Open Access This article is licensed under a Creative Commons Attribution 4.0 International License, which permits use, sharing, adaptation, distribution and reproduction in any medium or format, as long as you give appropriate credit to the original author(s) and the source, provide a link to the Creative Commons licence, and indicate if changes were made. The images or other third party material in this article are included in the article's Creative Commons licence, unless indicated otherwise in a credit line to the material. If material is not included in the article's Creative Commons licence and your intended use is not permitted by statutory regulation or exceeds the permitted use, you will need to obtain permission directly from the copyright holder. To view a copy of this licence, visit The Creative Commons Public Domain Dedication waiver ( applies to the data made available in this article, unless otherwise stated in a credit line to the data.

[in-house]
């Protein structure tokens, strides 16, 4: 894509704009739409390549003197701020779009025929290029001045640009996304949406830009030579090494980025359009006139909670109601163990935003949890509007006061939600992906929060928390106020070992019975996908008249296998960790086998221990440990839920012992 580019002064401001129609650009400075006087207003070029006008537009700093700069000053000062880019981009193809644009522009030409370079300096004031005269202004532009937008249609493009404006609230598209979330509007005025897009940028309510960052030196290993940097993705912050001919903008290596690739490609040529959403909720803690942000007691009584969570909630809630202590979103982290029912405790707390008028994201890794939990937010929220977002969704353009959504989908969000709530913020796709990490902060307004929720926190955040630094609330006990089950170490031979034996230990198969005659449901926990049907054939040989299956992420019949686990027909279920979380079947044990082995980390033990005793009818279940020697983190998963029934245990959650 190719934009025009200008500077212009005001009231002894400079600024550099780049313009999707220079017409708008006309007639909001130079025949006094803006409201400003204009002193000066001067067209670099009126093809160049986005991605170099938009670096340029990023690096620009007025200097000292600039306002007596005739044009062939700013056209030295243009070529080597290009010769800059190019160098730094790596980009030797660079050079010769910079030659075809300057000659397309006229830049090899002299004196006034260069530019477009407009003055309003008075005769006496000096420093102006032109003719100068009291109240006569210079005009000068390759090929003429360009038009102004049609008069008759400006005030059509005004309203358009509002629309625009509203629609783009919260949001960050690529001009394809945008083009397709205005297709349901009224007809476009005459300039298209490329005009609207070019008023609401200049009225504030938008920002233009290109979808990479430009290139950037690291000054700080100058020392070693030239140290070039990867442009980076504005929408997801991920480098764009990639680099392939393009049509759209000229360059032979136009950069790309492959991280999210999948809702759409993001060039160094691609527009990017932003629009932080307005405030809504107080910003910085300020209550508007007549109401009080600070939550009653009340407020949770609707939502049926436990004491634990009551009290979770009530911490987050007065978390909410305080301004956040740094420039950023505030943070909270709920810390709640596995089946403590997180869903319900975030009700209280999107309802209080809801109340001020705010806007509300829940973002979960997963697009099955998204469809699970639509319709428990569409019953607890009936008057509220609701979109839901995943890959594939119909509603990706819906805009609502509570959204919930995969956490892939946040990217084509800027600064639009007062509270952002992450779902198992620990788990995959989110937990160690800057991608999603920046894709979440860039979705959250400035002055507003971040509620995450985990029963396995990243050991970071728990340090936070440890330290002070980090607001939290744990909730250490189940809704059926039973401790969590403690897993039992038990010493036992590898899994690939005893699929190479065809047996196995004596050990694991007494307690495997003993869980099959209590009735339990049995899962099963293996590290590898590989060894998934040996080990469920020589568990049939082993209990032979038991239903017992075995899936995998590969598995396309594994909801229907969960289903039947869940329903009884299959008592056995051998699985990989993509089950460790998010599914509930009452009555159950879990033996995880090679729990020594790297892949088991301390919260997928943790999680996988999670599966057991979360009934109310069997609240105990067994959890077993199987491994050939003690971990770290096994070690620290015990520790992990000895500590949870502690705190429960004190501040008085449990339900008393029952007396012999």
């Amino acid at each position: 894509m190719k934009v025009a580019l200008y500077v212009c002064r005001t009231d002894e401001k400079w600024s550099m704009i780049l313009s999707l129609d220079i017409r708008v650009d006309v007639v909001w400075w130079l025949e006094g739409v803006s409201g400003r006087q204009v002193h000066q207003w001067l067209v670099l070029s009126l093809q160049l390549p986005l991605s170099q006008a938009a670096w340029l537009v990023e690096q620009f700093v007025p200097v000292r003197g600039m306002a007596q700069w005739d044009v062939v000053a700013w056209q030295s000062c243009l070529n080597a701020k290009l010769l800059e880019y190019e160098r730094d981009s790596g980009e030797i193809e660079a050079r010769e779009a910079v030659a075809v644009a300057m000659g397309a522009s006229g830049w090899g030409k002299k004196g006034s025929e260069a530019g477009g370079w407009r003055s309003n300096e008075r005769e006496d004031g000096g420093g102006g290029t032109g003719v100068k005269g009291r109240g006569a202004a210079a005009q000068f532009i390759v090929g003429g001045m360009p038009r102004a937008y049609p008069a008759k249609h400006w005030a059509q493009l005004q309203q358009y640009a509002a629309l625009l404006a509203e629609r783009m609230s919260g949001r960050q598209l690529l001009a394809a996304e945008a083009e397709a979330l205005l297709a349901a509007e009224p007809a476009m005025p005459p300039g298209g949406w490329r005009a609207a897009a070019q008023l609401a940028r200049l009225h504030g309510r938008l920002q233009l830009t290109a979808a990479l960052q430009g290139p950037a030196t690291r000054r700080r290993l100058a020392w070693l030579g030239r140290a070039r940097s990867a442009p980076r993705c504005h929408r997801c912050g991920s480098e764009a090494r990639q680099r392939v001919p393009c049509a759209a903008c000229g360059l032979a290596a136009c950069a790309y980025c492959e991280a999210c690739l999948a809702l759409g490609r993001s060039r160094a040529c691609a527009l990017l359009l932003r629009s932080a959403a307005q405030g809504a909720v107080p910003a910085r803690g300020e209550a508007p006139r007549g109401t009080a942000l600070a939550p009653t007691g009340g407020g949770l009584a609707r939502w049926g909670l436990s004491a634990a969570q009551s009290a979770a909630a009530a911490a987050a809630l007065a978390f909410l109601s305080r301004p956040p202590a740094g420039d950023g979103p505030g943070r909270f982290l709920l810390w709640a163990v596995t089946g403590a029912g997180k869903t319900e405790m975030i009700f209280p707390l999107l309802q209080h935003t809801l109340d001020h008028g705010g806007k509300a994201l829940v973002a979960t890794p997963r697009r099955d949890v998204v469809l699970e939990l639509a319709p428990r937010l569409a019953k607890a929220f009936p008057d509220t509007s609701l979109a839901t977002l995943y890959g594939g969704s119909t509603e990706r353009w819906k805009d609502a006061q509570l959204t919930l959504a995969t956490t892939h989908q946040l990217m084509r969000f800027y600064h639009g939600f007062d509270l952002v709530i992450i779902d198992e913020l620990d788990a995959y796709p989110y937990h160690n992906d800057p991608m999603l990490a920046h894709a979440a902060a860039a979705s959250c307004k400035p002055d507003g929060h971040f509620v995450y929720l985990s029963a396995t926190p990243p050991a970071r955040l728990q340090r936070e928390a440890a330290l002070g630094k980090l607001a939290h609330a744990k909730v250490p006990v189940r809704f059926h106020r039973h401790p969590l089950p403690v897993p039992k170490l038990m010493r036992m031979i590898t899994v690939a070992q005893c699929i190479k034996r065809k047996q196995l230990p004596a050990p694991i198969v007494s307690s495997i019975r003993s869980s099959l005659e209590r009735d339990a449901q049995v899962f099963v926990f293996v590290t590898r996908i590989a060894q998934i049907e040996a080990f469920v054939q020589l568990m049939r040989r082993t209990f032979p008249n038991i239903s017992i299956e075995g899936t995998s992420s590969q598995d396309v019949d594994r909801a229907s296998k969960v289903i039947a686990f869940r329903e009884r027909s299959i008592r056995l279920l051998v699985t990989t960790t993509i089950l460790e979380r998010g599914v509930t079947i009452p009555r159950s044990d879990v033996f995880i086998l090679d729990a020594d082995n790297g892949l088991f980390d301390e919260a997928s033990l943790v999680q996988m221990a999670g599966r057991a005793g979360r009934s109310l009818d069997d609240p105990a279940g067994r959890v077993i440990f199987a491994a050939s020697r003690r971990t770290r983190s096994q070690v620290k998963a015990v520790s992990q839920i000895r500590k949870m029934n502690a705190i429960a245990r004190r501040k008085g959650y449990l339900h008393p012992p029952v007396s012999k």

Reprints and permissions

About this article

Check for updates. Verify currency and authenticity via CrossMark

Cite this article

Phaengphairee, P., Boontiam, W., Wealleans, A. et al. Dietary supplementation with full-fat Hermetia illucens larvae and multi-probiotics, as a substitute for antibiotics, improves the growth performance, gut health, and antioxidative capacity of weaned pigs. BMC Vet Res 19, 7 (2023).

Download citation

  • Received:

  • Accepted:

  • Published:

  • DOI: